Carnaggio v. Carnaggio

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475 So. 2d 861 (1985)


Civ. 4584.

Court of Civil Appeals of Alabama.

May 15, 1985.

Rehearing Denied June 12, 1985.

Certiorari Denied September 27, 1985.

*862 Jake V. Bivona of Paden, Green, Paden & Bivona, Bessemer, for appellant.

Joe L. Tucker, Jr. of Holliman, Tucker & Ladner, Bessemer, and Edward L. Hardin, Jr. of Hardin & Hollis, Birmingham, for appellee.

Alabama Supreme Court 84-1018.

ROBERT M. PARKER, Retired Circuit Judge.

This is a divorce case.

The wife, defendant below, has appealed and complains of abuse of judicial discretion in the division of property and amount of periodic alimony awarded to her.

To summarize the evidence, the parties were married in 1955, separated in 1982, and divorced in 1984. Three children were born to the marriage and all are emancipated. The plaintiff operates a restaurant, in partnership with his aunt, and the defendant is a housewife, although she did assist her father with the operation of another restaurant in years past. The evidence is in conflict as to the breakdown of the marriage. The plaintiff portrays himself as a hardworking businessman, a good father, and the defendant as an irascible person who is abusing prescription drugs. The defendant contends the plaintiff spent all his spare time on hobbies, as flying, motorcycles, radios and computers, and in essence abandoned her. Defendant suffers from a personality disorder, migraine headaches and gastro-intestinal disturbances that generally make her unemployable. The plaintiff is age sixty and the defendant is age fifty-three. Income tax returns show gross income of $31,000 in 1981, and $35,000 in 1982. Defendant further alleged that plaintiff brings home $500 a week in unreported income.

After ore tenus hearing the trial court awarded to the defendant the parties' home, valued at $40,000, and ordered the plaintiff to pay off the mortgage indebtedness of $10,000 within forty-five days; household furniture valued at $20,000; silver coins and bullion valued at $43,000; $60,000 in cash; $132,850 payable at $1,088.93 for 121 months; $800 per month as periodic alimony; $6,500 attorney's fee, and cemetery lots of undisclosed value. The defendant owns three parcels of real estate in her own right. The plaintiff was awarded $35,000 in municipal bonds; $12,000 in accounts receivable; $73,000 in government investors bonds; $15,000 I.R.A.; 9-10 acres on Karl Daly Road valued at $80,000; his one-half interest in the Central Park property valued at $80,000; property in East Lake valued at $55,000. Exclusive of the cemetery lots, the amount awarded the defendant constitutes thirtyeight *863 percent of the marital estate with sixty-two percent going to the plaintiff.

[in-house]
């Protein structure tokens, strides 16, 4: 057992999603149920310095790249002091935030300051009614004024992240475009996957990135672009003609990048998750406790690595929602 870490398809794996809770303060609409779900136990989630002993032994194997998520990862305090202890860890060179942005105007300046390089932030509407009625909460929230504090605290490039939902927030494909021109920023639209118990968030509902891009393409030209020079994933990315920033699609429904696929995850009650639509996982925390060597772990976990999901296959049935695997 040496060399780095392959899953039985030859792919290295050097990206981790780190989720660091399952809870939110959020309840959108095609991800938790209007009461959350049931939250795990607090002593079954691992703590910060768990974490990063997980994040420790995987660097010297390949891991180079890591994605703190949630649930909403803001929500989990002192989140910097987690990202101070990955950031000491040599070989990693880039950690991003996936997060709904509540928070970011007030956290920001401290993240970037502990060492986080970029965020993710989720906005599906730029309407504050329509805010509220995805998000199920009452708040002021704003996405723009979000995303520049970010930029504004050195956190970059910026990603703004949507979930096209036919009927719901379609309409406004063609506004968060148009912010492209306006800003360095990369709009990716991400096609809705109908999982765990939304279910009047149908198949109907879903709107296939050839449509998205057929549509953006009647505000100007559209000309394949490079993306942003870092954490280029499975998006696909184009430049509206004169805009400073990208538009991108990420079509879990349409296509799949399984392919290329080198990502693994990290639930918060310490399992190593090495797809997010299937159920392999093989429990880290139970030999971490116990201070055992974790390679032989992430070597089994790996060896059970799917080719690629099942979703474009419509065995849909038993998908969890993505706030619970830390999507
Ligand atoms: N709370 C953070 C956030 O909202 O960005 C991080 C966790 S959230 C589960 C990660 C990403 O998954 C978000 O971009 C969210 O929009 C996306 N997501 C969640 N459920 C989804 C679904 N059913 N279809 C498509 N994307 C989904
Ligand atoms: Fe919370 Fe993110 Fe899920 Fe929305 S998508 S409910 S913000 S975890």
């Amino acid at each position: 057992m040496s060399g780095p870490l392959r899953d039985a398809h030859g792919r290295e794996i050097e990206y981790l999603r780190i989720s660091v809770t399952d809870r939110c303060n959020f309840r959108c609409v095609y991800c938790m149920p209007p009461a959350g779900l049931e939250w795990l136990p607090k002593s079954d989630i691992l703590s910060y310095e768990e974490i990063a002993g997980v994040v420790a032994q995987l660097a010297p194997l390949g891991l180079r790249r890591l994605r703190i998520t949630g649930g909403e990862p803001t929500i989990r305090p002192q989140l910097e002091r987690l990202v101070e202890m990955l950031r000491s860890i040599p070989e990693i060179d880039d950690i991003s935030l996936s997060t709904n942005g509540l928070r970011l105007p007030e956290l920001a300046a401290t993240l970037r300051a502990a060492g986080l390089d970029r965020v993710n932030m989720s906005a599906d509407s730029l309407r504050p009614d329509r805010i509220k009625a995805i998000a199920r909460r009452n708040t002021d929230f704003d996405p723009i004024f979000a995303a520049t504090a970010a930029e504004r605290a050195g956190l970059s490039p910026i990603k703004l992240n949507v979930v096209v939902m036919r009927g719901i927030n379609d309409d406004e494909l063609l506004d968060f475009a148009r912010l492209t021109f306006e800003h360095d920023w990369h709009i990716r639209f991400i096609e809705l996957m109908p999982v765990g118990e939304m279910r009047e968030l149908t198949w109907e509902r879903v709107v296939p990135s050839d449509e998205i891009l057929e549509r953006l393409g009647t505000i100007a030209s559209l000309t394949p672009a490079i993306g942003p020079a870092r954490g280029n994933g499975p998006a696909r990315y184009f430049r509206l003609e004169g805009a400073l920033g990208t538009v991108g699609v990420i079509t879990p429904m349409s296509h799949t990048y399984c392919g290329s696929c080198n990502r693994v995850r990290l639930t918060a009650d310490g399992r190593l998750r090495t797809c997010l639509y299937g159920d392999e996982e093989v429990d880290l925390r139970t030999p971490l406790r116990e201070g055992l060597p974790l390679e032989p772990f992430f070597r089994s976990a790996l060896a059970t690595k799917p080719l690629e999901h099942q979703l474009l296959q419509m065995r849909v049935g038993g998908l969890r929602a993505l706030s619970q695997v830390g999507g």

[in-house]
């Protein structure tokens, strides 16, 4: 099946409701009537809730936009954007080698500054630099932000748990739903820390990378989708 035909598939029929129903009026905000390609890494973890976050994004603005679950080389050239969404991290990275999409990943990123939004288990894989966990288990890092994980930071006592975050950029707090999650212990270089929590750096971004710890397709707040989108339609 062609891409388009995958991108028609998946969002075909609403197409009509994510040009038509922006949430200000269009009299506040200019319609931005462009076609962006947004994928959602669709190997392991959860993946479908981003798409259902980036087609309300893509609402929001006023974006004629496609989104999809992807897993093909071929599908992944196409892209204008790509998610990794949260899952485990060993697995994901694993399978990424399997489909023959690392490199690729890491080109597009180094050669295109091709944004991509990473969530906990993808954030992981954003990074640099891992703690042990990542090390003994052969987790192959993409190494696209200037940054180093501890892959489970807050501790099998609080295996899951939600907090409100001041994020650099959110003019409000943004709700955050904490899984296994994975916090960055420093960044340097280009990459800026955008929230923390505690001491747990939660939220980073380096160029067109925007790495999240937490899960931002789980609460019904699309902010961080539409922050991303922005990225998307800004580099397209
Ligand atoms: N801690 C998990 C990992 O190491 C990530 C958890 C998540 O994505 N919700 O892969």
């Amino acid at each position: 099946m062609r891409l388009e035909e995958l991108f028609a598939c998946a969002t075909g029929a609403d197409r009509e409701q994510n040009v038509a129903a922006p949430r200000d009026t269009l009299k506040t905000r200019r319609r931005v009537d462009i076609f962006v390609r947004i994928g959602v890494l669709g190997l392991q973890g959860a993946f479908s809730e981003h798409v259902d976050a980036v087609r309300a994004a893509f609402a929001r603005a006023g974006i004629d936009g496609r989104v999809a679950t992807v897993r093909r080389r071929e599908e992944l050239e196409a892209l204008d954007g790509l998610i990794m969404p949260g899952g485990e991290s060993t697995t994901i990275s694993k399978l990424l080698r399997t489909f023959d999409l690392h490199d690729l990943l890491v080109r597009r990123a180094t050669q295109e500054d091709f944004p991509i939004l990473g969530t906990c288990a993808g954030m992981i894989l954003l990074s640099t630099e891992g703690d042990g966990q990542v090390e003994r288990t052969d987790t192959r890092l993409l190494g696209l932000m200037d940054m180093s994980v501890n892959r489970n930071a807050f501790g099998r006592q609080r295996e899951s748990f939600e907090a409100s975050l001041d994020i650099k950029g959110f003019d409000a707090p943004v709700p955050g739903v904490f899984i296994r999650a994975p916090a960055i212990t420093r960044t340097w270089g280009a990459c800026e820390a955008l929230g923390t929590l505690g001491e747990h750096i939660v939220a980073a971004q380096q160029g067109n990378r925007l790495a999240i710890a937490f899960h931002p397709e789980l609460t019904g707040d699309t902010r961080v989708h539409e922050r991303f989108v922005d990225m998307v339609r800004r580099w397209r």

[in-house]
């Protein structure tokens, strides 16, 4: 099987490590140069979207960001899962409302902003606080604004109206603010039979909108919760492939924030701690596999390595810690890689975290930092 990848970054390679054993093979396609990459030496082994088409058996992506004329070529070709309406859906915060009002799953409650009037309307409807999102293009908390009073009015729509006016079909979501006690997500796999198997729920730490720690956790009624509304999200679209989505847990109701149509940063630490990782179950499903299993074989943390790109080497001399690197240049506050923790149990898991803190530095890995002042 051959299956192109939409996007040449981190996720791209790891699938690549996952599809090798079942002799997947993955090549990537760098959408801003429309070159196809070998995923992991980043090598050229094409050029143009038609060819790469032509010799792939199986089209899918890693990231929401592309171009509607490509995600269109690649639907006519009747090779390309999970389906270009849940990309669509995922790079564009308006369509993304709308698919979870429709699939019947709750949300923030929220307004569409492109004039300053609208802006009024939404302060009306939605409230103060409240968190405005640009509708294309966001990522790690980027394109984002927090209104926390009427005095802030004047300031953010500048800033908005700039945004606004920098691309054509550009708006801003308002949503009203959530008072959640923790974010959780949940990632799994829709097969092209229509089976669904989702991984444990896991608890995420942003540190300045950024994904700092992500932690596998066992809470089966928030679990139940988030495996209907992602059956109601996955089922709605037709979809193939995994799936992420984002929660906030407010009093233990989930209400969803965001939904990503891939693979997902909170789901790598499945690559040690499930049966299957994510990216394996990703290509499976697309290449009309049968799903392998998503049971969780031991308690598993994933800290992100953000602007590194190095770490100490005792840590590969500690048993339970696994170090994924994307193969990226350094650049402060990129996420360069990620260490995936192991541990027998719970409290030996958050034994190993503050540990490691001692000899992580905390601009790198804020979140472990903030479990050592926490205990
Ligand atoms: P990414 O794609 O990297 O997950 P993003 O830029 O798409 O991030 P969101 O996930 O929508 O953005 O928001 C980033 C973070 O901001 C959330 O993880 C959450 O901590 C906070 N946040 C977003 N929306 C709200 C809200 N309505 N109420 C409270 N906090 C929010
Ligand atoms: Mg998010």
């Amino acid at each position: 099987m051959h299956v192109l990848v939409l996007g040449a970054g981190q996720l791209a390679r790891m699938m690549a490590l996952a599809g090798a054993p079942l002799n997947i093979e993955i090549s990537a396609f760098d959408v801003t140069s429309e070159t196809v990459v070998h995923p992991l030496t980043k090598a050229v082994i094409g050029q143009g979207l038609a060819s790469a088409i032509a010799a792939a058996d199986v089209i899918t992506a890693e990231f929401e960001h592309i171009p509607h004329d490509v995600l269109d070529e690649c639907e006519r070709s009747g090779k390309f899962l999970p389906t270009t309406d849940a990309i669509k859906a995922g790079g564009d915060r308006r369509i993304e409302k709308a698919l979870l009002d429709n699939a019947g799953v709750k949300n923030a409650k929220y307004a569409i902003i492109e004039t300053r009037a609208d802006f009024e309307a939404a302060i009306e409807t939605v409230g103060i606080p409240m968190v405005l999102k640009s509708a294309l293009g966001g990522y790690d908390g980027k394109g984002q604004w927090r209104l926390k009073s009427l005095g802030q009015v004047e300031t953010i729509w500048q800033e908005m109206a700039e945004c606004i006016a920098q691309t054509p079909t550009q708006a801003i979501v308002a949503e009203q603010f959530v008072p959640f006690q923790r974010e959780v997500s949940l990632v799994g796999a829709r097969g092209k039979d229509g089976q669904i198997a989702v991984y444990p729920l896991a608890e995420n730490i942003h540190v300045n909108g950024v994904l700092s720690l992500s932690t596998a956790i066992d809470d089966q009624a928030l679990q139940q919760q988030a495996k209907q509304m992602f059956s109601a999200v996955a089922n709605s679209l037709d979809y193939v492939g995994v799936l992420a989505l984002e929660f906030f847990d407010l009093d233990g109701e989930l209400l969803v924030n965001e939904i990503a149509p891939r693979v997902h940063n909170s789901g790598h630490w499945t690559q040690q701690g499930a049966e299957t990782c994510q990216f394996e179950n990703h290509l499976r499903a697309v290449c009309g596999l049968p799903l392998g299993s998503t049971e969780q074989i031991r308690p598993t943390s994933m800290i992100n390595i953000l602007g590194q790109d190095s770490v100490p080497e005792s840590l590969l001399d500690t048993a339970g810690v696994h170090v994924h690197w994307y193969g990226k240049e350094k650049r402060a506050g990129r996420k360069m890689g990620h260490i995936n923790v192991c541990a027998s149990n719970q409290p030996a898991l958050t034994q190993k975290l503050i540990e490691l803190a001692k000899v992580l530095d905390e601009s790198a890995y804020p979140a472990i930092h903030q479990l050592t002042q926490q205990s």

In regard to the defendant's allegations of error on appeal, each of the matters falls within the judicial discretion of the trial court, and its judgment is presumed to be correct upon appeal and cannot be changed by this court, unless the judgment is unjust or palpably wrong or unsupported by legal evidence. Wetherbee v. Wetherbee, 432 So. 2d 1313 (Ala.Civ.App. 1983). In exercising discretion to divide property and to award alimony in a divorce case, a trial court may consider such factors as the earning capacity of the parties, their future prospects, their age, health, and duration of the marriage, their standard of living, value and type of property and conduct of the parties. Davis v. Davis, 274 Ala. 277, 147 So. 2d 828 (1962); Dobbs v. Dobbs, 452 So. 2d 872 (Ala.Civ. App.1984). "The division of property does not have to be equal, only equitable." Easterling v. Easterling, 454 So. 2d 1019 (Ala.Civ.App.1984). "Wide discretion is given to a trial court in making a property division in a divorce case." Kilpatrick v. Kilpatrick, 411 So. 2d 158 (Ala.Civ.App. 1982). "The awarding of periodic alimony is a matter within the broad discretion of the trial court." West v. West, 437 So. 2d 583 (Ala.Civ.App.1983). As far as practical, the purpose of alimony is to preserve the economic status quo of the parties as it existed during the marriage. Madden v. Madden, 399 So. 2d 304 (Ala.Civ.App.1981).

Under the facts presented, we are not persuaded that the trial court did not consider the above stated factors. The defendant will receive the sum of $800.00 per month as alimony, together with $1,088.93 per month for 121 months as a part of property division. The total of said sums exceeds her stated monthly needs. She has $103,000 in cash or assets which can be income producing. She has a home in which to live or rent as she desires. If the circumstances of the parties change substantially, the court can make revisions in the monthly allowance of periodic alimony to defendant as the substantially changed circumstances may warrant. Only the Midfield restaurant and the Central Park property, in partnership with plaintiff's brother, are income-producing property to the plaintiff.

Considering all the facts and circumstances in this case, as presented, we are not prepared to say that the division of property and the awarding of periodic alimony is so unjust and palpably wrong as to require reversal. The defendant's request for attorney's fee on appeal is denied. This case is due to be and is hereby affirmed.

The foregoing opinion was prepared by retired Circuit Judge ROBERT M. PARKER, serving on active duty status as a judge of this court under the provisions of ยง 12-18-10(e) of the Code of Alabama 1975, and this opinion is hereby adopted as that of this court.


All the Judges concur.